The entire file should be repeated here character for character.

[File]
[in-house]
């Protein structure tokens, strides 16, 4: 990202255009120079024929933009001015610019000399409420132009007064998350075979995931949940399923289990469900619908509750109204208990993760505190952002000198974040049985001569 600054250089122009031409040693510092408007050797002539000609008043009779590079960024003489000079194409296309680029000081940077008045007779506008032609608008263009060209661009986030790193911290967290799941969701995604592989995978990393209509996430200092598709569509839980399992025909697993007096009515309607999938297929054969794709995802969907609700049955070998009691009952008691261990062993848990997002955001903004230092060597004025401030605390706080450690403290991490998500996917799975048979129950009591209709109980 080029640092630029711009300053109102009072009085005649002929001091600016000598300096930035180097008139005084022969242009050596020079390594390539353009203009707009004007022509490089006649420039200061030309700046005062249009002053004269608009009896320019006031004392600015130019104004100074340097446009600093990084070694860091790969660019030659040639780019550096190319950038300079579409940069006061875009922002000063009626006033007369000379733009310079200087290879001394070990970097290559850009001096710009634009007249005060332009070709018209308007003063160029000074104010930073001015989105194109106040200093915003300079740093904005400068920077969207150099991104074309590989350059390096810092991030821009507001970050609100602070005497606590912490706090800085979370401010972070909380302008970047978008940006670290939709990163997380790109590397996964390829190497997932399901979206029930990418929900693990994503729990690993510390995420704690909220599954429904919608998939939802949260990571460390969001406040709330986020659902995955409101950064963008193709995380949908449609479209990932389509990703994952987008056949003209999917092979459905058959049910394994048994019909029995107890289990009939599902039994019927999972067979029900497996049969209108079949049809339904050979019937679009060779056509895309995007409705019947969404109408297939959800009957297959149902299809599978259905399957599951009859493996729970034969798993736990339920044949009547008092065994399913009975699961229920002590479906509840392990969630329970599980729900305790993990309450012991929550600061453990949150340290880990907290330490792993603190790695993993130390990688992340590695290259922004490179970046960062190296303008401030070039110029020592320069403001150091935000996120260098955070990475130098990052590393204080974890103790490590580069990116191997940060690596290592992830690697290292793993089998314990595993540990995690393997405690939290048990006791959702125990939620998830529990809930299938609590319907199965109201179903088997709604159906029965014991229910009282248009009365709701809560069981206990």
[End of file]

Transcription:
[in-house]
């Protein structure tokens, strides 16, 4: 990202255009120079024929933009001015610019000399409420132009007064998350075979995931949940399923289990469900619908509750109204208990993760505190952002000198974040049985001569 600054250089122009031409040693510092408007050797002539000609008043009779590079960024003489000079194409296309680029000081940077008045007779506008032609608008263009060209661009986030790193911290967290799941969701995604592989995978990393209509996430200092598709569509839980399992025909697993007096009515309607999938297929054969794709995802969907609700049955070998009691009952008691261990062993848990997002955001903004230092060597004025401030605390706080450690403290991490998500996917799975048979129950009591209709109980 080029640092630029711009300053109102009072009085005649002929001091600016000598300096930035180097008139005084022969242009050596020079390594390539353009203009707009004007022509490089006649420039200061030309700046005062249009002053004269608009009896320019006031004392600015130019104004100074340097446009600093990084070694860091790969660019030659040639780019550096190319950038300079579409940069006061875009922002000063009626006033007369000379733009310079200087290879001394070990970097290559850009001096710009634009007249005060332009070709018209308007003063160029000074104010930073001015989105194109106040200093915003300079740093904005400068920077969207150099991104074309590989350059390096810092991030821009507001970050609100602070005497606590912490706090800085979370401010972070909380302008970047978008940006670290939709990163997380790109590397996964390829190497997932399901979206029930990418929900693990994503729990690993510390995420704690909220599954429904919608998939939802949260990571460390969001406040709330986020659902995955409101950064963008193709995380949908449609479209990932389509990703994952987008056949003209999917092979459905058959049910394994048994019909029995107890289990009939599902039994019927999972067979029900497996049969209108079949049809339904050979019937679009060779056509895309995007409705019947969404109408297939959800009957297959149902299809599978259905399957599951009859493996729970034969798993736990339920044949009547008092065994399913009975699961229920002590479906509840392990969630329970599980729900305790993990309450012991929550600061453990949150340290880990907290330490792993603190790695993993130390990688992340590695290259922004490179970046960062190296303008401030070039110029020592320069403001150091935000996120260098955070990475130098990052590393204080974890103790490590580069990116191997940060690596290592992830690697290292793993089998314990595993540990995690393997405690939290048990006791959702125990939620998830529990809930299938609590319907199965109201179903088997709604159906029965014991229910009282248009009365709701809560069981206990």